Blanco was conceived in Cuba, born in Spain and raised and educated in Miami, where his mother was a bank teller, his father a bookkeeper, and his grandmother — "abuela" in his poems — was a looming, powerful presence. Family folklore has it that he was named for Richard M. Nixon, his father's favorite president, who took a strong stand against Fidel Castro.
The Blanco home was a modest place where pork was served on Thanksgiving (in his first published poem, "América," Blanco writes that he insisted one year on having turkey), and Latin music played on holidays and birthdays. Theirs was a world dominated by food and family, where "mango," as Blanco writes in another poem, "Mango, Number 61,""was abuela and I hunched over the counter covered with the Spanish newspaper, devouring the dissected flesh of the fruit slithering like molten gold through our fingers."
Like many immigrant families, Blanco's parents wanted a better life for their son. "The business was survival," he said. He was instructed that he had three career choices: doctor, lawyer or engineer. He was "a whiz at math," he said, so he chose engineering, suppressing his creative side (and his homosexuality) to win the approval of his grandmother, who thought he was too feminine. In the poem "Queer Theory, According to My Grandmother," he described how his grandmother warned him as a young boy: "For God's sake, never pee sitting down.../I've seen you" and "Don't stare at The Six-Million-Dollar Man./I've seen you." and "Never dance alone in your room."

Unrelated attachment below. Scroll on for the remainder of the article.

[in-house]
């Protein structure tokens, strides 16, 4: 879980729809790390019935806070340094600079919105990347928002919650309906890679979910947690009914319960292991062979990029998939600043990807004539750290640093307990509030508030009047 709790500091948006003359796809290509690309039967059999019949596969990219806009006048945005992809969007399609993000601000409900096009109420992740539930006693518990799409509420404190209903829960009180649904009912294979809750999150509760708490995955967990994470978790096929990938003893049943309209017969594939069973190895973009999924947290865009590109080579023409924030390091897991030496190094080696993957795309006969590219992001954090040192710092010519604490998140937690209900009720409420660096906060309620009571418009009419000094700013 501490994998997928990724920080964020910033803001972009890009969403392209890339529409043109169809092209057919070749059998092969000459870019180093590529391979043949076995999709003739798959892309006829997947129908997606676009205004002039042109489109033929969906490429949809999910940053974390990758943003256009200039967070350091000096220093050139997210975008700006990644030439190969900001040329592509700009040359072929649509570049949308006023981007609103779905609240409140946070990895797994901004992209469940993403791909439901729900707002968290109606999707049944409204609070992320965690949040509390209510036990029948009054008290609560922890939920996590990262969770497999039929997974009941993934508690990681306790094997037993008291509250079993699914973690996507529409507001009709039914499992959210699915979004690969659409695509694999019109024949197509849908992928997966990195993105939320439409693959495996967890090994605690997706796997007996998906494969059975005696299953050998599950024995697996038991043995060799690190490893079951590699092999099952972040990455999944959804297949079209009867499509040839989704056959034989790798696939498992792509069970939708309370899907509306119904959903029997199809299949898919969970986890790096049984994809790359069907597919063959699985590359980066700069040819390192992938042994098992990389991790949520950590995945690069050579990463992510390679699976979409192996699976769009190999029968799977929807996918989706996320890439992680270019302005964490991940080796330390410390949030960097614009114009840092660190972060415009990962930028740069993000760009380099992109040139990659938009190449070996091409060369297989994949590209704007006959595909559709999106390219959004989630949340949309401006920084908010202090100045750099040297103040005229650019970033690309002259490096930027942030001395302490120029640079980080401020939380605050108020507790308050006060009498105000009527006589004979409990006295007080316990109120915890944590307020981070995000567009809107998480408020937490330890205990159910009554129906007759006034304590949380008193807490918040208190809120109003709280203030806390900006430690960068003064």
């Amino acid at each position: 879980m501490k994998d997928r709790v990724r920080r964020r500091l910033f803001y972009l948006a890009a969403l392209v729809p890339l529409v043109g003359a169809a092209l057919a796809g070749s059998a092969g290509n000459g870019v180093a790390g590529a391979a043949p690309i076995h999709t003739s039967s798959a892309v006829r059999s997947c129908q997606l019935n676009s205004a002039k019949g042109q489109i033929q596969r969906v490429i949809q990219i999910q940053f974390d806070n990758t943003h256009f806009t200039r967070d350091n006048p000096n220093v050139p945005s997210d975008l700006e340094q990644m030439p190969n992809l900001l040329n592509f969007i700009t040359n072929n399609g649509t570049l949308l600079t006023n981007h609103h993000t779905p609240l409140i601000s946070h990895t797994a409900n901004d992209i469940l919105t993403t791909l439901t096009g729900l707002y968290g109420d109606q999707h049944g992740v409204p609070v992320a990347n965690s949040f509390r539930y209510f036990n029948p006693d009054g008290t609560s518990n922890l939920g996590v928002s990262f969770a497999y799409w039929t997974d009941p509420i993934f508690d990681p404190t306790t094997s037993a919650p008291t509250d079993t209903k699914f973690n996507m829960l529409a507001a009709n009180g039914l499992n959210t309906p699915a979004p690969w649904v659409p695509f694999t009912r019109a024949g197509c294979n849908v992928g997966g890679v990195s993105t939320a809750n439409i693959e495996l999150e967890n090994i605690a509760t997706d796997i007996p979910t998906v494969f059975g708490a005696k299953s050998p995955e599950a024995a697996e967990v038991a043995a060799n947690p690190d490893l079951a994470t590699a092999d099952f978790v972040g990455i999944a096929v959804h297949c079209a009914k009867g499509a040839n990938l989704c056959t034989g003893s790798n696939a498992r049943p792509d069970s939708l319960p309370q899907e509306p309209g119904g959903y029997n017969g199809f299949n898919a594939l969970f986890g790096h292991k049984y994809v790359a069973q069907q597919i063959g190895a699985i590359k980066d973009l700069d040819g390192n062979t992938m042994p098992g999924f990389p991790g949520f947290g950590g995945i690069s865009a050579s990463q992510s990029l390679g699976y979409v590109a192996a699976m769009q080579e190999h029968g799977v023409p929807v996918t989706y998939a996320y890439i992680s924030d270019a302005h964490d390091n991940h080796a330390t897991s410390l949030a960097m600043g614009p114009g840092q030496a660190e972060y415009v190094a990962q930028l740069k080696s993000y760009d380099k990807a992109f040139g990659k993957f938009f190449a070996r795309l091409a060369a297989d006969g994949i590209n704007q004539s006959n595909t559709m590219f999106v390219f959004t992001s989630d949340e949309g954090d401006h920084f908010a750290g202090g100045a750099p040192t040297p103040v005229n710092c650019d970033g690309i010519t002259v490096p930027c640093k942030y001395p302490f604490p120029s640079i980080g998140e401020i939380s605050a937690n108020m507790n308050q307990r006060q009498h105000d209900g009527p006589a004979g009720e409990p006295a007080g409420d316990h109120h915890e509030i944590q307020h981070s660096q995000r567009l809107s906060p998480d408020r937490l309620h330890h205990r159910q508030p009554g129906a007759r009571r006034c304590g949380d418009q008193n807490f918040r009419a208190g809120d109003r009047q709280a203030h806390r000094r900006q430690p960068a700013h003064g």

As an engineer, Blanco helped design bridges, road improvements and an architectural site plan for City Hall in South Miami. But in his mid-20s, he said, he began asking himself questions about "identity and cultural negotiations and who am I, where do I belong, what is this stuff about Cuba my parents keep talking about?" Suddenly he felt "a deep need" to write.
Blanco decided to pursue a master's degree in fine arts and creative writing, taking courses at night at Florida International University, where he had earned his engineering degree. His mentor there, Campbell McGrath (who also happens to be a childhood friend of Elizabeth Alexander, Obama's first inaugural poet), said Blanco's facility with numbers and structural design shines through in his writing.